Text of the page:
As it has been reported for the past 48 plus hours, the Miami Marlins and superstar right fielder Giancarlo Stanton are closing in on a record-breaking contract. According to Jon Heyman the two sides are closing in on a 13-year deal for $325 million. The contract is likely to include a no trade clause and an opt-out clause. While the deal is expected to be closed soon, Joe Frisaro warns that nothing is imminent.
Late last night Chris Cotillo of MLB Daily Dish reported that he heard the player opt-out option for Giancarlo could come after the 2019 season, which would make him a free agent at the age of 30.
"Sources indicate that the opt-out clause is expected to kick in after the 2019 season, when Stanton is 30 years old.The news of a pending agreement comes after weeks of public negotiations between the team and Stanton, who finished second in this year’s NL MVP voting. The deal will be the largest in baseball history in terms of monetary value, beating out the Yankees’ ten-year, $275 million extension with Alex Rodriguez in 2007. Stanton will earn $25 million in average annual value throughout the deal, which is expected to be backloaded due to the outfielder’s status as an arbitration-eligible player."
While I was just using the assumption of a $25 million per year scenario, I mentioned the possibility of this being a 5-year deal with an 8-year player option on Twitter yesterday afternoon:
With Cotillo mentioning this could be a heavily backloaded deal, I played with the financial aspects of the deal and came out to a figure of what could be just a 5-year $85-$110 million investment for the Marlins. In the $85 million scenario, Stanton would make the following for an AAV:
- 2015: $13M
- 2016: $15M
- 2017: $17M
- 2018: $19M
- 2019: $21M
This kind of scenario would essentially leave Stanton an 8-year player option worth $240 million. He’d likely make more than that on the open market, as a 30-year old. So even in the most backloaded scenario I could think of, Stanton would likely opt-out after year 5.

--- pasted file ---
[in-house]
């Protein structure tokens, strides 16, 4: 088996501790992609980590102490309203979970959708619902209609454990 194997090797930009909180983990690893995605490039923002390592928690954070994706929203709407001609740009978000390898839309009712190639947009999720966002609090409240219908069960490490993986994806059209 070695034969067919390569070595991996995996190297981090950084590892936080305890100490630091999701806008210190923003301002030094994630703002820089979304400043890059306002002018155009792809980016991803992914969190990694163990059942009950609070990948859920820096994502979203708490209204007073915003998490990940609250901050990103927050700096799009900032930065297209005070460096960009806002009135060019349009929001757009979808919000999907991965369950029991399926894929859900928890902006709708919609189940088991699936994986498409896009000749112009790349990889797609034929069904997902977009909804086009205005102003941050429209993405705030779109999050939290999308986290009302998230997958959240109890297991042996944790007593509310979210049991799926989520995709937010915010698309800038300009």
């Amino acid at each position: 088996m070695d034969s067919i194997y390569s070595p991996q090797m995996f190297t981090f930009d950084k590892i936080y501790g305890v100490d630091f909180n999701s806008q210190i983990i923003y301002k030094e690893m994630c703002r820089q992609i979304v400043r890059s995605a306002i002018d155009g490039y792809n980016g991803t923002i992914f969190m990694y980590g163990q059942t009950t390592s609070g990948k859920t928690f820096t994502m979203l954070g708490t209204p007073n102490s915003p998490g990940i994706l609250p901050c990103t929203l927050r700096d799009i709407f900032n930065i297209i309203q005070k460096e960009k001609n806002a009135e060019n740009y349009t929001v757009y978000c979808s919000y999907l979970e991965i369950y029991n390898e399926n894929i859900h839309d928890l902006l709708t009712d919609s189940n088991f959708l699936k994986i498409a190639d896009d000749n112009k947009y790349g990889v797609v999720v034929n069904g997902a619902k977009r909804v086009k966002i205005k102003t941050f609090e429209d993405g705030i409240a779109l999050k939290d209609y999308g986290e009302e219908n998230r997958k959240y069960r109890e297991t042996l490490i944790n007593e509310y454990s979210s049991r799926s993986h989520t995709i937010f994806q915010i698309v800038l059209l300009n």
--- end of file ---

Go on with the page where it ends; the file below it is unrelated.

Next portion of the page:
If this does turn out to be the case, this could be an excellent deal for the Marlins, based on the value they’d receive from Stanton over the next 5 years. They’d have to pony up and pay Stanton regardless after year 5, but it could and should be even more than he’s already signed for.
Cotillo also mentioned the rest of the Marlins off-season plans in the same article.
"With Stanton close to agreement on a long-term extension, the Marlins will likely turn their attention to locking up young stars like Christian Yelich, Adeiny Hechavarria and Jose Fernandez, though reports have indicated that the chances of Fernandez signing a long-term deal are close to nil. The Marlins are also expected to be buyers in this year’s free agent and trade markets, and are reportedly targeting veteran starting pitching."
We already knew about the extensions for the other players, including Yelich and Fernandez. We also knew that an extension with Fernandez would be unlikely, as he has Scott Boras as his agent.
The interesting part here is that Cotillo expects the Marlins to be buyers on the free agent market. While I doubt the Marlins will be paying the big-time free agents, they could be going after the middle-tier free agents. That would likely mean a slight bump up from the projected $60 million payroll that’s been floated out there so far.